Over the years since 1946/47, when the Aberlady X craft came to rest on the sands, some confusion has arisen over which type of X craft they were. For example, Bob Baird in his book on “Wrecks in the Forth”, listed them as X20 craft. Fred Ainslie’s conclusion, arguably the claim with greatest weight, was ultimately confirmed by a number of investigations carried out by both Connect Archaeology of St Andrews and by the Nautical Archaeological Society, the final one of which concluded that both were indeed XT craft.
How did the XT Craft come to be on Gullane Sands?
This part of the story lies outside our normal time limits, but such is the interest that it must be covered here. X craft were used on a number of occasions in addition to the Tirpitz raid: they were used, for example, to reconnoitre suitable landing beaches and to guide ships coming into land on Normandy’s shores in 1944. A number, labelled XE craft, were converted for use in the Far East where they were used on a significant number of operations against Japanese communications and shipping.
East Lothian’s ‘pair’ were used for much less glamorous work. In June 1945 all six XT craft and the two prototypes (X3 & X4) were declared surplus to requirements and sent to the Royal Naval Construction Establishment in Rosyth. There they were to be employed in a series of tests designed to explore in full the effects on the X craft of a) submerging to collapse depth; b) different types of cannon shell and c) non-contact charges.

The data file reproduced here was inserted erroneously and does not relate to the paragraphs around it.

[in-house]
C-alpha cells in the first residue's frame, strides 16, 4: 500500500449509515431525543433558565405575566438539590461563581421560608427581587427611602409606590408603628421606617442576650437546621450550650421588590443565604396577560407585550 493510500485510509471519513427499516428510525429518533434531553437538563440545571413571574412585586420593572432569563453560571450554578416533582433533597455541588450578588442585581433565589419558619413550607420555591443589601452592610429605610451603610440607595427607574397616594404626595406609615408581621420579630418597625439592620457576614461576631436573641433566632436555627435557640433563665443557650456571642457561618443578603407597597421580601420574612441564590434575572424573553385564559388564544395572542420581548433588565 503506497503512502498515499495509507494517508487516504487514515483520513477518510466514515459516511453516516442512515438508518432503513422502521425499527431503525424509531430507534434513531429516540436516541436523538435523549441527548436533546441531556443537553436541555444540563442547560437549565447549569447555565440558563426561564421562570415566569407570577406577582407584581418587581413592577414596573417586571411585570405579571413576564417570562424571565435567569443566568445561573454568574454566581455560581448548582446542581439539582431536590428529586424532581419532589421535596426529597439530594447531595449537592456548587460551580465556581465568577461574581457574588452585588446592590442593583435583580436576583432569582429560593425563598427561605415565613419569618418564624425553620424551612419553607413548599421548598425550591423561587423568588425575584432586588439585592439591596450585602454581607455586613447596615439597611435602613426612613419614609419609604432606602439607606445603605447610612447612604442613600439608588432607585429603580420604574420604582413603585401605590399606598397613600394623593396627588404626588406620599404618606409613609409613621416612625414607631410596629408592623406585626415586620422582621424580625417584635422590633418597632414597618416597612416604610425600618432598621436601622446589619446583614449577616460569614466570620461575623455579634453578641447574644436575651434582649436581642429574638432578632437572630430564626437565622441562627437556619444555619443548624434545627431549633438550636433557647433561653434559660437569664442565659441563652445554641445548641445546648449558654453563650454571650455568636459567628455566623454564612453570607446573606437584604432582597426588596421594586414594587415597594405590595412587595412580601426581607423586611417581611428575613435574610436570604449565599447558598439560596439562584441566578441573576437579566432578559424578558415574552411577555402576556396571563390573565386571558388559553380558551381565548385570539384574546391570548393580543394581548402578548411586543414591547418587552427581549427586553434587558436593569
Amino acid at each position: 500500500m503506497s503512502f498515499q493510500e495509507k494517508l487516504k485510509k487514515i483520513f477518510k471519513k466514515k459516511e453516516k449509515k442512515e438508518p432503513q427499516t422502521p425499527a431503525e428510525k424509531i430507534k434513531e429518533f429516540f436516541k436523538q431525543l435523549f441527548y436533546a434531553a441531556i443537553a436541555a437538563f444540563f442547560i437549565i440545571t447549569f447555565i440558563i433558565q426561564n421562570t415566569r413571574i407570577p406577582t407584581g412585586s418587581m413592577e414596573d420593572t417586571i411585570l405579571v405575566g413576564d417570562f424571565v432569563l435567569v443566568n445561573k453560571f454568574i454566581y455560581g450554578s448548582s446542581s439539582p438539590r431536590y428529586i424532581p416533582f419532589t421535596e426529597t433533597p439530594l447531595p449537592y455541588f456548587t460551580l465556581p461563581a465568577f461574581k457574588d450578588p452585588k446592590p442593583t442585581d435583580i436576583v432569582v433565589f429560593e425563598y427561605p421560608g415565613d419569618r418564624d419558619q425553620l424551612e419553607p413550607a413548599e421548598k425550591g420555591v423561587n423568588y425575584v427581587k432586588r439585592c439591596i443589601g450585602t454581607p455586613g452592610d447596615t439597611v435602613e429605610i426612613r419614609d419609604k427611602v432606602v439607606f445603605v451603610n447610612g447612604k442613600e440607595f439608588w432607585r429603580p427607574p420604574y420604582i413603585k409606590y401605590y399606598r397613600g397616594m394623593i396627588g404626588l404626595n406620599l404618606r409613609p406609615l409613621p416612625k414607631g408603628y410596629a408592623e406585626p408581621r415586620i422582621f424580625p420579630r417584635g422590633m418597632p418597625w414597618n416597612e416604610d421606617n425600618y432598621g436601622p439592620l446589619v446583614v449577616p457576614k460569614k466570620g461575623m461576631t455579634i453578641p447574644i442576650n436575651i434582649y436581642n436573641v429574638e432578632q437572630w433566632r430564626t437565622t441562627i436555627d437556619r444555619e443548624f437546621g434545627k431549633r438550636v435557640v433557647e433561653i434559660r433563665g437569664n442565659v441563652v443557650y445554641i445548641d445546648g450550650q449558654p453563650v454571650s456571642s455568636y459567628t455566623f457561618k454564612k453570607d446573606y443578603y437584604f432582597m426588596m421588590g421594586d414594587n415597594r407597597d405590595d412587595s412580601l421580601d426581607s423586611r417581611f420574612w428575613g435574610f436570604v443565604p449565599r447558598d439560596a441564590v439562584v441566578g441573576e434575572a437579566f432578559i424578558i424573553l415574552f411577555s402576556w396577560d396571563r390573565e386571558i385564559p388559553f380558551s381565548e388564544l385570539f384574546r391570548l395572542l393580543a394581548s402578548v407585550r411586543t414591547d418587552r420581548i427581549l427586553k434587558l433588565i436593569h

These tests were carried out between 1946 and 1947. Test B (firing cannon shells) was carried out on Gullane Sands on the 2nd and 7th May 1946. The rupture tests were carried out elsewhere, possibly elsewhere in the Forth, in November 1946 and a second series in March 1947. Once the testing was completed the craft on Gullane Sands were simply left to sink into the sand.
A short DVD about the XT craft of Gullane Sands can be obtained by using the contact button below and sending the necessary details. Cost £8 plus P & P. Alison Boutland was responsible for uncovering the contemporary film clip it contains.
The Cannon Tests
The trials were conducted by the Naval Construction Research Establishment at Rosyth and utilised aircraft from both the Fleet Air Arm base at Donibristle (two Seafires) and East Fortune (a Mosquito). Three naval vessels attended the first trial on the 2nd of May 1946, including the Gamma and two Motor Fishing Vessels. The tests were controlled by officers in the Gamma. The two XT craft (whose exact numbers have not yet been positively identified) were anchored well apart, both to a common central concrete block and to anchors on their other side. The operation was timed so that the tide floated the two submarines, and the weather was fine with light wind and good visibility. Each plane made two ‘attacks’ and both XT craft were sunk. The planes, for this test, were using Armour Piercing cannon shells.